As readers of this blog know, the Model Rules of Professional Responsibility and now more than half the states, consider part of the duty of competence a duty to understand "technology" used in the practice of law. (Go here for my most recent post on this.) This means not only that lawyers should understand how the technology works but also how to use it properly.
So, what happens if the clerk of courts e-mails you an order, but your spam filter
catches the e-mail and then deletes it after 30 days without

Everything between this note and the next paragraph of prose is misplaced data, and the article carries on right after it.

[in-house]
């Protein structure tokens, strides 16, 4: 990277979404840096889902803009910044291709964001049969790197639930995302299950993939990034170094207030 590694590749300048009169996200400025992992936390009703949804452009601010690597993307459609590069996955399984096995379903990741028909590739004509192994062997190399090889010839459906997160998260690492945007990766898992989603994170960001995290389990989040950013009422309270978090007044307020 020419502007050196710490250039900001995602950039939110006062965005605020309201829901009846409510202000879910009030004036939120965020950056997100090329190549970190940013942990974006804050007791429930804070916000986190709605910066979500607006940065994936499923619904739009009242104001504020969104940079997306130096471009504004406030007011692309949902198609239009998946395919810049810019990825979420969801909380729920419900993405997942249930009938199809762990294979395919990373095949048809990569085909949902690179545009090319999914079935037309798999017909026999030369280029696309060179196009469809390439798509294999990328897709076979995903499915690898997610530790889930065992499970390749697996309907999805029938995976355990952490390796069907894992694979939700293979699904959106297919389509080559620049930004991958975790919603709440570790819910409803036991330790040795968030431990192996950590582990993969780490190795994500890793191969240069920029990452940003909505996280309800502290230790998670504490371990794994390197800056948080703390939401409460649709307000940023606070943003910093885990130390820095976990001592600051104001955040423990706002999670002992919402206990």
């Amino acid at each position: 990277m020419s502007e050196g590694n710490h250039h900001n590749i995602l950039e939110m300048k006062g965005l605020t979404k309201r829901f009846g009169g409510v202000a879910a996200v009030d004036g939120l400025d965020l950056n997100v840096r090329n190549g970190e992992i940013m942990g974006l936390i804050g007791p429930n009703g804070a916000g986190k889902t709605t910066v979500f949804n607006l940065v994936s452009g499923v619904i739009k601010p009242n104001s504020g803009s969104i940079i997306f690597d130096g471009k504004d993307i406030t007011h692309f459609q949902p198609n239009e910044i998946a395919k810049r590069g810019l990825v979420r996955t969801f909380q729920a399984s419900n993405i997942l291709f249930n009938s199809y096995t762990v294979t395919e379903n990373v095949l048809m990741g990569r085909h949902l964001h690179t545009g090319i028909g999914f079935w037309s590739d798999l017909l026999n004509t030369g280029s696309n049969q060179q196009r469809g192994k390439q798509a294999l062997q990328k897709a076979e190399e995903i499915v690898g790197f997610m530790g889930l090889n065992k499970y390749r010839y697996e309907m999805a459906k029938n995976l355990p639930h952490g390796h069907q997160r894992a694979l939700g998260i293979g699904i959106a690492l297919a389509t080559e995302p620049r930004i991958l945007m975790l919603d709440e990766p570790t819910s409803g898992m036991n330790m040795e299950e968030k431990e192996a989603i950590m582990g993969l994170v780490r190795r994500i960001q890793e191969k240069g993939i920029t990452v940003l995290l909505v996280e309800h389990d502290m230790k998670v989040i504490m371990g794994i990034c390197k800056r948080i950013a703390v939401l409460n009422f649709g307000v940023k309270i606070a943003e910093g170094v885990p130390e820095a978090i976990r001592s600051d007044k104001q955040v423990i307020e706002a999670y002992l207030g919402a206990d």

alerting you, and you therefore fail to appeal the order in time? You may be in trouble, that's what.
The Law For Lawyers Today discusses the issue here.
UPDATE: Vermont's bar counsel, Michael Kennedy, picked up the story and added another good one. In this new one a lawyer sent an email to a client asking whether the client wanted to file an appeal in a matter the court had decided against the client. The e-mail never left the lawyer's computer system and, eventually, the client lost the right to file the appeal. Lesson learned: go "old school" and pick up the phone!